It has been said that Catholics only sing in church at Christmas. I am not sure that this is true, but from my vantage point on the altar, I have to admit it does appear that on Christmas, everyone seems to be singing. Who can remain silent when as entering the church we hear the strands of O’ Come All Ye Faithful.

And it would not seem like midnight mass if we did not sing Silent Night, Holy Night. What a peaceful, gentle picture that beloved carol conjures up in the mind. But is it an accurate picture? Was it true then or is it true now? In truth, there was no peaceful “silence” in crowded, chaotic Bethlehem the night Christ was born.

It was a hamlet bursting at the seams with visitors and travelers who had come for the great census. There was no “calm” in all of Israel-only tension and conflict between the Jewish people and their Roman occupiers. Ancient Israel was hardly a place of “heavenly peace.” It was, in fact, a land torn apart by oppression, persecution and terror. Madness reigned on that “Silent Night.”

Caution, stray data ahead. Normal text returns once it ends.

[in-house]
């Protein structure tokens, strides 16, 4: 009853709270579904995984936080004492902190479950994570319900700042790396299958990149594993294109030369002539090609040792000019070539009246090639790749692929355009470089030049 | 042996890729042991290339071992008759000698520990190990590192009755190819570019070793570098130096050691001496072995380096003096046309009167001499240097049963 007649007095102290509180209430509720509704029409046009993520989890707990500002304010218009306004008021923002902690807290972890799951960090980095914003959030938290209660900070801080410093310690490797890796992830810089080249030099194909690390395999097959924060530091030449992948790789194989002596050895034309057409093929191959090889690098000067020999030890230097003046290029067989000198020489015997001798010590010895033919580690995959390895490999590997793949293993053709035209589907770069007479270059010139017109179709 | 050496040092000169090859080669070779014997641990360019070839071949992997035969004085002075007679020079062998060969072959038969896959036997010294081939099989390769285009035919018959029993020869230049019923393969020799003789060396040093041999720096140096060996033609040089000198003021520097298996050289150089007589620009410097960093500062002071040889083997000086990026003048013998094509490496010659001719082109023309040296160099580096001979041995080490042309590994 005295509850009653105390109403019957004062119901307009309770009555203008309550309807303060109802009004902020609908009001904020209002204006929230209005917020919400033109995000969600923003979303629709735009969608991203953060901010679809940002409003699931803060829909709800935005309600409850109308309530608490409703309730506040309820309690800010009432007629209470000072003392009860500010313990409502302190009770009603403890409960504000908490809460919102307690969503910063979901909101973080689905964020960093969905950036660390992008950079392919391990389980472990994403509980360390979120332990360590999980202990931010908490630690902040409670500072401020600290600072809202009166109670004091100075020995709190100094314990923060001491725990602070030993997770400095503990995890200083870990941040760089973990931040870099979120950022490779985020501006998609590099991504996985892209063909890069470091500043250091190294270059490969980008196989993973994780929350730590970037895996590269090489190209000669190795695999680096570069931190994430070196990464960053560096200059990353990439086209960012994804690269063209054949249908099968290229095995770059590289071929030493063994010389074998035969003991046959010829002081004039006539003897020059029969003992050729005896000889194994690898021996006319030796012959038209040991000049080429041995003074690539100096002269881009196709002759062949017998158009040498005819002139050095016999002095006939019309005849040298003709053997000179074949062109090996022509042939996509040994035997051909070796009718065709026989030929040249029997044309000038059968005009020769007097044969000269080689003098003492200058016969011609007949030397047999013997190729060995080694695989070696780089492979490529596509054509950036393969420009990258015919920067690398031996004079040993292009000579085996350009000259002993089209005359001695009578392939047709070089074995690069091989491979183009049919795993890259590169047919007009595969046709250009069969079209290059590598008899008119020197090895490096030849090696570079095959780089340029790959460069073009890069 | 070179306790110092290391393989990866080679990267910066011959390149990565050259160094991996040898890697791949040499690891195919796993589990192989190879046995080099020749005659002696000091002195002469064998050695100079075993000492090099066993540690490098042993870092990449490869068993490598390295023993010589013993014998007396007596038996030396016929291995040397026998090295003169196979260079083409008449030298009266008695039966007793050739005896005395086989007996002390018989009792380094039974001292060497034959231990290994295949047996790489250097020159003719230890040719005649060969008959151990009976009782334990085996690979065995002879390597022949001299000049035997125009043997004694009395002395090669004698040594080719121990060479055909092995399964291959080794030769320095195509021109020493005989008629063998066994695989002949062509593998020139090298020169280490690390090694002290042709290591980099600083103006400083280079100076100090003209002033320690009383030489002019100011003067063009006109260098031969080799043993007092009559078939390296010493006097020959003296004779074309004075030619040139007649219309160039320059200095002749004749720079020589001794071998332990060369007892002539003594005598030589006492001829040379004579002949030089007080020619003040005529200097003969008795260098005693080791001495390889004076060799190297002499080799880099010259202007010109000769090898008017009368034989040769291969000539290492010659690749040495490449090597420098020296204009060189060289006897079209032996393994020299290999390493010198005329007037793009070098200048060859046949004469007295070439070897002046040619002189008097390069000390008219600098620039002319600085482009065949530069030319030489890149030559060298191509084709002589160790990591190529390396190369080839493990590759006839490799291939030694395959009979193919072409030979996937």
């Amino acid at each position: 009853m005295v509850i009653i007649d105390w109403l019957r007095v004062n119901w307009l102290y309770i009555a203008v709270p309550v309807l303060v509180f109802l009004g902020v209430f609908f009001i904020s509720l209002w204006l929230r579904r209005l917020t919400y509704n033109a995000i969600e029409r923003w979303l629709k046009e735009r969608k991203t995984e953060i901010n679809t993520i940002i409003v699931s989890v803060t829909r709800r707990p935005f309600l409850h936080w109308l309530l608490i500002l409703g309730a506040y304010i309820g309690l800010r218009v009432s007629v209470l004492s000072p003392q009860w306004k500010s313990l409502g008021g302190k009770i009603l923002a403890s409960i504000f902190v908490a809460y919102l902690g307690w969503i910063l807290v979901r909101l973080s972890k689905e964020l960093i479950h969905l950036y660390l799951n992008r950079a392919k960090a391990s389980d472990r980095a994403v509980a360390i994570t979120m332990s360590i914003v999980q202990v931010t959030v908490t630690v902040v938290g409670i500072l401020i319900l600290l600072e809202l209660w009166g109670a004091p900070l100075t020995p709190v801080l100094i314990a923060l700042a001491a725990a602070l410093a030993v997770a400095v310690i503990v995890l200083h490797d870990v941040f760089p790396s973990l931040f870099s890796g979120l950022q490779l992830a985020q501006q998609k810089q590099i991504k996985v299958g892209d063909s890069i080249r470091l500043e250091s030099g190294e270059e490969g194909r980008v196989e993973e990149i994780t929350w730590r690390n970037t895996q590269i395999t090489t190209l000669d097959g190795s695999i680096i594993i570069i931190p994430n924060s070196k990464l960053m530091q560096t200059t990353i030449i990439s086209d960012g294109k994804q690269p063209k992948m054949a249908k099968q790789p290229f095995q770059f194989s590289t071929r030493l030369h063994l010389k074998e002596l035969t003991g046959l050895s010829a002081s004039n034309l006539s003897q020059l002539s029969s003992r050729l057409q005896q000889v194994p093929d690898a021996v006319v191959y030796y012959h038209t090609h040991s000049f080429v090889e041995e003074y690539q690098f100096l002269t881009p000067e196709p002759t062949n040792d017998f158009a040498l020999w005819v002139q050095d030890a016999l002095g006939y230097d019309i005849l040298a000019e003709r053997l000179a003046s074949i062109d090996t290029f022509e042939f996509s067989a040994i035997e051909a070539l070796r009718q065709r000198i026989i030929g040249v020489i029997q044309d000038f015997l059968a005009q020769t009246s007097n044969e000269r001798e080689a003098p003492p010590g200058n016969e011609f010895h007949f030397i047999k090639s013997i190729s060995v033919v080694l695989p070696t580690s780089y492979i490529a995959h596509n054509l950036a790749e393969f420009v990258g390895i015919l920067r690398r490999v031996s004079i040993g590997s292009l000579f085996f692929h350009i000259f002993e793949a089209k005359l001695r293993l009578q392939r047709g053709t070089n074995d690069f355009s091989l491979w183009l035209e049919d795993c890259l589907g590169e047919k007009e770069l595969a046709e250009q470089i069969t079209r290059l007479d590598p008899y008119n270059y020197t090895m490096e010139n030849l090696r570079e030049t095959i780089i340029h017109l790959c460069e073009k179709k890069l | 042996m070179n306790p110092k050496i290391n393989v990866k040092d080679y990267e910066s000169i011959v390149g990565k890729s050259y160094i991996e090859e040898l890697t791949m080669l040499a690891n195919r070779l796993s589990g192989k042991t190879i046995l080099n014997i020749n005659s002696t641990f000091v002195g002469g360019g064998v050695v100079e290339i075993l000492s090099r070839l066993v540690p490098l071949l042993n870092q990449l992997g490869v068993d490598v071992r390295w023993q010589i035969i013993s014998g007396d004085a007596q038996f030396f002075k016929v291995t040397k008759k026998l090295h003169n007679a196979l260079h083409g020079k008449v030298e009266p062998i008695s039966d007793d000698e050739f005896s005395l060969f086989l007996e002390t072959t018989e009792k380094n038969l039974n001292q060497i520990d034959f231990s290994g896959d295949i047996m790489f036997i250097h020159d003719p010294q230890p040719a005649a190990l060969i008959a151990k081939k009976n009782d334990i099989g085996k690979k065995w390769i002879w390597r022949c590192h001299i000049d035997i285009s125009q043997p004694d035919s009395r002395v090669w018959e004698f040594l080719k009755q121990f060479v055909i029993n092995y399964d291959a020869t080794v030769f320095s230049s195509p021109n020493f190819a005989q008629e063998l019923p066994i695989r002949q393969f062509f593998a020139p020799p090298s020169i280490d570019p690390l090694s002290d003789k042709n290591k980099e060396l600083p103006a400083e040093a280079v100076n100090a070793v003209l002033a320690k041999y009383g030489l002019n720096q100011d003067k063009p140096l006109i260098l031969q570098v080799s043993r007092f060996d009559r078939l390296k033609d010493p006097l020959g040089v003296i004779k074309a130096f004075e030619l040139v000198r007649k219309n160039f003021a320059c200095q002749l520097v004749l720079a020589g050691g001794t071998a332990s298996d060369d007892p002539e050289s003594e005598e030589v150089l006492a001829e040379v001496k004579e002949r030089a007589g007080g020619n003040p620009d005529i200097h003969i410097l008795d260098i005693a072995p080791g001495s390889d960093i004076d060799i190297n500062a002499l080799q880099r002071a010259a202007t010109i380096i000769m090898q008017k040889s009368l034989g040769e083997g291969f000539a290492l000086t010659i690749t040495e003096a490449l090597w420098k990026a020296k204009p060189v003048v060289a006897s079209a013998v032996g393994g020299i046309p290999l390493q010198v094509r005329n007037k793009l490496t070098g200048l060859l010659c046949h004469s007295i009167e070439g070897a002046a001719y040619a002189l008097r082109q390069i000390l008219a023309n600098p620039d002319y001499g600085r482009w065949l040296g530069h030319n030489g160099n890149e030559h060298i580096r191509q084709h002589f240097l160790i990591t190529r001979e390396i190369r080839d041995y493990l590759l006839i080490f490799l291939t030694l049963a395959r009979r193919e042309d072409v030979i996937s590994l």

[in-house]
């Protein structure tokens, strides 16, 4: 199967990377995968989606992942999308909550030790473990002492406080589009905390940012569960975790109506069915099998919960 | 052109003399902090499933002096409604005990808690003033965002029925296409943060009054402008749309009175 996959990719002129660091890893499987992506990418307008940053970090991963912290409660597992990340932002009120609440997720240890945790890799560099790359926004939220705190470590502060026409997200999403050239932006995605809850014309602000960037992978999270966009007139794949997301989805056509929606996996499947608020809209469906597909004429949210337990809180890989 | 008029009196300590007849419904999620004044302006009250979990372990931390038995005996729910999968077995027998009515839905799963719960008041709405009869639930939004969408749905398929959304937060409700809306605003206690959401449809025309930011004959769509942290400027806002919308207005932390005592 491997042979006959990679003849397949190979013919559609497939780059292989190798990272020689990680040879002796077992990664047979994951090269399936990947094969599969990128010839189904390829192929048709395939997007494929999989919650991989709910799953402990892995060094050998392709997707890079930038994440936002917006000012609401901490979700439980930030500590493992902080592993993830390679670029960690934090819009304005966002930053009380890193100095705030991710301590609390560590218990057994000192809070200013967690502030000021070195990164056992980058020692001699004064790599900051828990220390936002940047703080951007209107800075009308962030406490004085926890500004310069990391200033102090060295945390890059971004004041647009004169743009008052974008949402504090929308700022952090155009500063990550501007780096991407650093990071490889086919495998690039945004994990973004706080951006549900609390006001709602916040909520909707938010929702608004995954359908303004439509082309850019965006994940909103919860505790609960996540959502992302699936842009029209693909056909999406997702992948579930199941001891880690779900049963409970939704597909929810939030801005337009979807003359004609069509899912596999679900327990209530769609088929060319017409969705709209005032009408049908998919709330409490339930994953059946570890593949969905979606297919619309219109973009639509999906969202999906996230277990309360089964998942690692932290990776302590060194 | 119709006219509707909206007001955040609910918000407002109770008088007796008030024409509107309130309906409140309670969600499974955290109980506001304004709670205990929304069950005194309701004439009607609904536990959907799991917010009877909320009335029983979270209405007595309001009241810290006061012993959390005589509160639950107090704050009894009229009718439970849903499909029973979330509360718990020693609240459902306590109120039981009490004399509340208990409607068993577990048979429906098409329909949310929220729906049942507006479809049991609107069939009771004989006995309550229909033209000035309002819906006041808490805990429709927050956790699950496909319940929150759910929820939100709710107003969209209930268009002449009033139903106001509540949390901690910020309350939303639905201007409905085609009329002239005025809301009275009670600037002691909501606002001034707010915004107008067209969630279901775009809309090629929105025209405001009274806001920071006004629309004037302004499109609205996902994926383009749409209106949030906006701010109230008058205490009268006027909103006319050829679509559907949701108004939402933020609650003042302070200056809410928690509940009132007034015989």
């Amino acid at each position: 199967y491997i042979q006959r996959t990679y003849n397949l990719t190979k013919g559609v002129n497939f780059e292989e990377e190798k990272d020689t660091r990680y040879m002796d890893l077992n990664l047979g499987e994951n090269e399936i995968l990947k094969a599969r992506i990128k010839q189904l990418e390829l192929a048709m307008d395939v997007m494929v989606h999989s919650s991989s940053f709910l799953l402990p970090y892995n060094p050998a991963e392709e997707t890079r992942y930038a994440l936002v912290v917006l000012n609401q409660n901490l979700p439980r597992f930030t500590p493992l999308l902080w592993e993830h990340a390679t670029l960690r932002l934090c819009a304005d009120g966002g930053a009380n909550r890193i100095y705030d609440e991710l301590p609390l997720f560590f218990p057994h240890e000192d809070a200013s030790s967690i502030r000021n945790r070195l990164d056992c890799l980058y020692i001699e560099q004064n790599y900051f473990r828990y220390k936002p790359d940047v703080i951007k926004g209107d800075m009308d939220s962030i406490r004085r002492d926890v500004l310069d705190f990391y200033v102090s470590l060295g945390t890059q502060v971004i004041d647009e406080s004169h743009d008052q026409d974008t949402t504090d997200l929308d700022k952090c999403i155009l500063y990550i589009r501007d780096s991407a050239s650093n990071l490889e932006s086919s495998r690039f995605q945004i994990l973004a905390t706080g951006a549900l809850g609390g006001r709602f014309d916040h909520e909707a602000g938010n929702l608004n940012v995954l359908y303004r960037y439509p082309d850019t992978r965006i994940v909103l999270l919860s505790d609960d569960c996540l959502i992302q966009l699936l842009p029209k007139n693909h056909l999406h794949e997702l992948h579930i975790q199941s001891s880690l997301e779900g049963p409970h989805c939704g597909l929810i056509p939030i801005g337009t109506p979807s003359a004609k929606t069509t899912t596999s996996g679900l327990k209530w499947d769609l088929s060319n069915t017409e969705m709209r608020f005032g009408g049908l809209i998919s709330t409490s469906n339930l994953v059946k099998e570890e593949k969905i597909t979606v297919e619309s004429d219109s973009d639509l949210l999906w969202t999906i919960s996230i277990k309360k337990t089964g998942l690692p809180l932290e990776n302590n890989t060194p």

And yet, on that noisy, chaotic and anxious night, Christ our Savior was born. Hidden in a dark cave, the Light of the World was born. Amid the pain and anguish of a devastated people, the Messiah came with new hope and transforming joy. Even though our world today-centuries later-may seem far from “silent” our personal lives far from “calm” and our futures far from “bright.”

We know-with the birth of each child comes new potential, exciting dreams, and a promise of hope. This year, as we celebrate the birth of the Prince of Peace, let us remember to pray and sing for Peace on Earth and good will to all. Because He has blessed our flawed and fractured world by walking upon it. By loving those in it and by laying down His life for all who pass through it. For He would rather die than live in eternity without us. Only He is the way, the truth and the life.

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